Shephard “Fiction” Lima has been around the competitive Smash bend quite a few times. In 2008, he began his career in Super Smash Bros. Brawl, soon rising to prominence as one of the scene’s most skilled Wario mains. As Brawl’s metagame stagnated and the game became slower-paced and less aggressive, Fiction transitioned to Melee, quickly becoming one of the best players in his home region of Southern California. At his peak, Fiction was ranked No. 38 on the 2015 edition of SSBMRank, having taken three “god” wins—two over Jason “Mew2King” Zimmerman and one over Joseph “Mang0” Marquez—in his career.
Shortly before Fiction’s career-high ranking was revealed, however, the Riverside native announced that he would be stepping away from the game due to fears over increasing hand pains eventually becoming debilitating and a desire to pursue his fledgling career as a video game developer. Though he didn’t retire, he significantly cut back on tournament attendance, primarily using Marth at the events he did show up to.
This year, Fiction has quietly upped his participation in the competitive scene, returning to SoCal locals using his trusty Fox and creating some bang-up instructional content for players trying to get into the game. And last night, Fiction showed us that he’s just as good at the game as he always was, winning stacked Illinois regional Show Me Your Moves 19.
Before the event began, Fiction made his distaste for the “gimmicky” playstyles that he believed were employed by many of the midwestern players at the event.
Fiction was roundly criticized for the arrogance and seemingly unearned confidence that he signaled with his admittedly aggressive tweet. Soon, however, he backed up his words in electrifying fashion.
Fiction’s first Top 100 victory at Show Me Your Moves was in winner’s round two of the Melee bracket, where he 3-0ed Fox wunderkind Conner “Cal” Daughtery. In winner’s quarterfinals, Fiction lost a close five-game set to Avery “Ginger” Wilson, dropping down to loser’s bracket, where he made a run to grand finals that included victories over such talent as Kalindi “KJH” Jabari Henderson, Daniel “Zamu” Bernstein, and Drew “Drephen” Scoles.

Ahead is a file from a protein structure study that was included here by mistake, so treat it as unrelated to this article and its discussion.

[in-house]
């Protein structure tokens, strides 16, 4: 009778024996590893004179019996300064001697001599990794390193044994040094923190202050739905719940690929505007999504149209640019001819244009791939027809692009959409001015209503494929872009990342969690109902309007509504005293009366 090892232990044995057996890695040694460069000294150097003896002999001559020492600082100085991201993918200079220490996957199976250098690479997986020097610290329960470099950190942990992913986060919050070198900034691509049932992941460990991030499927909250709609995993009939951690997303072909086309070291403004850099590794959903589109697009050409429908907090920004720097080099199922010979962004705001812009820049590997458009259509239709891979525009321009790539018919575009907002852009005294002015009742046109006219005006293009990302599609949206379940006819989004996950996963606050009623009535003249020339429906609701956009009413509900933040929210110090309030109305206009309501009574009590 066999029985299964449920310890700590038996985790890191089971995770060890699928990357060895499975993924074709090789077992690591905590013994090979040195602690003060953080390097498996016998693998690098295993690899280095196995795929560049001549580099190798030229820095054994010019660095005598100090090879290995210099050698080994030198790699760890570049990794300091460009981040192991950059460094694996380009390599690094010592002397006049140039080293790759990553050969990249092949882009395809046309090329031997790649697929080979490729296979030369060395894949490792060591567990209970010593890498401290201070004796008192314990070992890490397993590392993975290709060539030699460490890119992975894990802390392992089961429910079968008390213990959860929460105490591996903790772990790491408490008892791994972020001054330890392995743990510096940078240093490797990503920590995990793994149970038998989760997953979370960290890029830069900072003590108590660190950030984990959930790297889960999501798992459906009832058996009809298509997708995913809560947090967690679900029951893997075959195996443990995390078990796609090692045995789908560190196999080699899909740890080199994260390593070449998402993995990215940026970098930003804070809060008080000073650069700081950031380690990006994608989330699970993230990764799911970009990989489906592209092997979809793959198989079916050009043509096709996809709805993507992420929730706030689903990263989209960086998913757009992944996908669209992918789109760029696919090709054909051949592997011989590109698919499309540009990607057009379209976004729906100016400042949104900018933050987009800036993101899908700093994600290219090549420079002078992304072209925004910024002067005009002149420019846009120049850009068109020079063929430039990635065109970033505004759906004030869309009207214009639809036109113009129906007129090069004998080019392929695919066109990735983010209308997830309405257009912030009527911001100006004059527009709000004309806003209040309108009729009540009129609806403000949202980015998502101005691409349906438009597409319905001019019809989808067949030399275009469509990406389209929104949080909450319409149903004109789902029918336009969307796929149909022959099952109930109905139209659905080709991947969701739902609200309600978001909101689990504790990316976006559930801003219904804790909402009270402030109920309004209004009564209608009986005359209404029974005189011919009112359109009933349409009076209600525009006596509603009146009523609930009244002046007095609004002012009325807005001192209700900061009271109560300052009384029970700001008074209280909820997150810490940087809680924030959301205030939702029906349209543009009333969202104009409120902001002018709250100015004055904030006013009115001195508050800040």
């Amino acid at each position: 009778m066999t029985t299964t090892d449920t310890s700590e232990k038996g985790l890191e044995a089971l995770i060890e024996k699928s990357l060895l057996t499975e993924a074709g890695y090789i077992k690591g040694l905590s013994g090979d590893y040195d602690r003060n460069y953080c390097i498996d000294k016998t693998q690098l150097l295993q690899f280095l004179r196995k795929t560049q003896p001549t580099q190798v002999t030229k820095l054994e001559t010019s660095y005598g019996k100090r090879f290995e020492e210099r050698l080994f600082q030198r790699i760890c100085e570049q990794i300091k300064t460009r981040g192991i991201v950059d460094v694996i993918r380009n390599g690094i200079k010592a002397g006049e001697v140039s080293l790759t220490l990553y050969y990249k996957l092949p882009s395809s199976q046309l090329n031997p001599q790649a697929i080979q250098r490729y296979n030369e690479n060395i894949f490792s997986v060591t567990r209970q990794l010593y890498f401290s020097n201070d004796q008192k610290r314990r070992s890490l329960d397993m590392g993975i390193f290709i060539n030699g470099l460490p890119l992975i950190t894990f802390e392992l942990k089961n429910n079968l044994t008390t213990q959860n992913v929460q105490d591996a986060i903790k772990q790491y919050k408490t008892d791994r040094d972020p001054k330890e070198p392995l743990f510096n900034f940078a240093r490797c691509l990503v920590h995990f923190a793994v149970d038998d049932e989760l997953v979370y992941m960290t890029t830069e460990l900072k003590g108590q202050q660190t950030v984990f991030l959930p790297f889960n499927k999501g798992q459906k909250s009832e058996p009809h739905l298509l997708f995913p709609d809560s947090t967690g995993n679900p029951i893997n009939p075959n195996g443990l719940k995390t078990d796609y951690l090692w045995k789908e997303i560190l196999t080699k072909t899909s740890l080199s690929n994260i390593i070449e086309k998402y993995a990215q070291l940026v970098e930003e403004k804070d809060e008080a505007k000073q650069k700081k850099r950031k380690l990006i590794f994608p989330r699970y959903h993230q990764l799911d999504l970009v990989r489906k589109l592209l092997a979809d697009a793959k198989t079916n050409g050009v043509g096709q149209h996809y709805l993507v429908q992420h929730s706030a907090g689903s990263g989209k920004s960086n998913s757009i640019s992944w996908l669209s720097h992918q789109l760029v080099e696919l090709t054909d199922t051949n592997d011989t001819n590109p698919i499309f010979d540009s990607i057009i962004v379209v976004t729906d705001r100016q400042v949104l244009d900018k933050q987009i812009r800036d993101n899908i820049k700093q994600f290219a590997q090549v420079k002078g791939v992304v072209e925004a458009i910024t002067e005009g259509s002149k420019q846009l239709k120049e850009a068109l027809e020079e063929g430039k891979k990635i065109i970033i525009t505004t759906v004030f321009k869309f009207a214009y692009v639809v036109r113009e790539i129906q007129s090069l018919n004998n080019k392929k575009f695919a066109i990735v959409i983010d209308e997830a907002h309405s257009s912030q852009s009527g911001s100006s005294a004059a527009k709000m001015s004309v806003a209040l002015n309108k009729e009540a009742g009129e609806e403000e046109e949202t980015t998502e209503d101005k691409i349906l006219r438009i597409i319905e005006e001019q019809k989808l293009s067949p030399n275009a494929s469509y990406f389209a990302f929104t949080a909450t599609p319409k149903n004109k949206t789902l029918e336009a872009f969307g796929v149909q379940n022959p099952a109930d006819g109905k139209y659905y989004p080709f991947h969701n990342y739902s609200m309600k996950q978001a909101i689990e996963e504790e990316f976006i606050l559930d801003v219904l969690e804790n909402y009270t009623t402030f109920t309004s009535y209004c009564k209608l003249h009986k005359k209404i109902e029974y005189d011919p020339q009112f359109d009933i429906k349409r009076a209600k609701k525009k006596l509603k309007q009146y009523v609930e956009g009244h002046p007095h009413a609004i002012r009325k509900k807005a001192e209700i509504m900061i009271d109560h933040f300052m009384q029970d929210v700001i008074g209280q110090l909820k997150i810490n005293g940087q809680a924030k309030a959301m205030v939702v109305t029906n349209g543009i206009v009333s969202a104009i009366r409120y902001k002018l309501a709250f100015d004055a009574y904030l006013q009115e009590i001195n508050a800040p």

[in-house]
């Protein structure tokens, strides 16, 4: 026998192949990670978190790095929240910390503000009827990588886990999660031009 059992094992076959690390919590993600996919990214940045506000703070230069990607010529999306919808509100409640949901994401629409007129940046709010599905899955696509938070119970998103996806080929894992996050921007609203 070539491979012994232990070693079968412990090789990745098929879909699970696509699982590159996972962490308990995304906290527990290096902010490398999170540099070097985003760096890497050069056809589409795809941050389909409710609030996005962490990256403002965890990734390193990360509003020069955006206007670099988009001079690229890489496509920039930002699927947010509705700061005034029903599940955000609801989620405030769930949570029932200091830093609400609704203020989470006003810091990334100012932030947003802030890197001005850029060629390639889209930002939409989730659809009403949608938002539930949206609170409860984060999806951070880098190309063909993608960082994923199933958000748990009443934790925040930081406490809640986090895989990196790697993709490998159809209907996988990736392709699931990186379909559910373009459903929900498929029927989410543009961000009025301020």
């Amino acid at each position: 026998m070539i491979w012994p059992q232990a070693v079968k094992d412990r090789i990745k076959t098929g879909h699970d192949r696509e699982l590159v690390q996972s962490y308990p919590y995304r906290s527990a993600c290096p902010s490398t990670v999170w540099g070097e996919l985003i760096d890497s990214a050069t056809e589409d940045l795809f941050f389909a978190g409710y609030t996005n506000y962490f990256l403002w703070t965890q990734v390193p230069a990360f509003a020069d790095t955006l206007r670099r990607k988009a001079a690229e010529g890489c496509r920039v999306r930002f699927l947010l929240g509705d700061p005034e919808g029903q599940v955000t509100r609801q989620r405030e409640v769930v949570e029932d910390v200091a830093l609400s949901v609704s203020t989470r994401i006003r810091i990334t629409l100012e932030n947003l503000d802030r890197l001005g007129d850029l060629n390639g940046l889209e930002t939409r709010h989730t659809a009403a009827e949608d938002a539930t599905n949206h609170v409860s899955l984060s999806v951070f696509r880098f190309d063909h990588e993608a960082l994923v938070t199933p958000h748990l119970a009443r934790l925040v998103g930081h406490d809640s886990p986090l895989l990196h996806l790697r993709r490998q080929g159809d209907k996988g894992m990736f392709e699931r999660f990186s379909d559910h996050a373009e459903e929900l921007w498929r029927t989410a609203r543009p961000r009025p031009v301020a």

In grand finals, Fiction faced off against Charlie “AbsentPage” McKinley, who had himself put together an impressive run to winner’s side of grands by defeating Drephen, KJH, and Michael “Michael41000” Rollberg. Though AbsentPage looked strong at the beginning of the set, Fiction quickly heated up, finishing his rival off with back-to-back victories on Final Destination, AbsentPage’s preferred stage in the Fox ditto. Two games into the second set of grand finals, AbsentPage appeared to give up, all but conceding victory to Fiction by switching to Marth for the set’s final game.
In one tournament, Fiction put together a resume that shows that he’s clearly playing at a Top 100 level at the moment, even after years of pseudo-retirement. All that’s left for the SoCal hero is to make a deep run at one of the year’s remaining major-level events.
The biggest disappointment of Show Me Your Moves 19 was surely the relatively short run of Edgard “n0ne” Sheleby, who entered the tournament as its top seed. The 19th-ranked n0ne placed 9th at the event after losing to Matt “Boyd” Reymann in a 3-2 winner’s bracket set.
In loser’s n0ne defeated Abhishek “Prince Abu” Prabhu only to lose to Michael41000 in his Top 8 qualifying match. For n0ne, this tournament is a wake-up call that the Captain Falcon main needs to spend more time developing his skills in the floaty matchups.
Though Show Me Your Moves 19 didn’t feature any of Melee’s top 10 players, it provided plenty of evidence that a tournament stacked deep with talent from the middle of the Top 100 can be just as exciting as a more top-heavy event if its players are on a hot streak—and they were. Though there won’t be another Melee major until October’s The Big House 8, the next month will give plenty of mid-ranked players more opportunities to strut their stuff before the last supermajor of the year goes down in Detroit.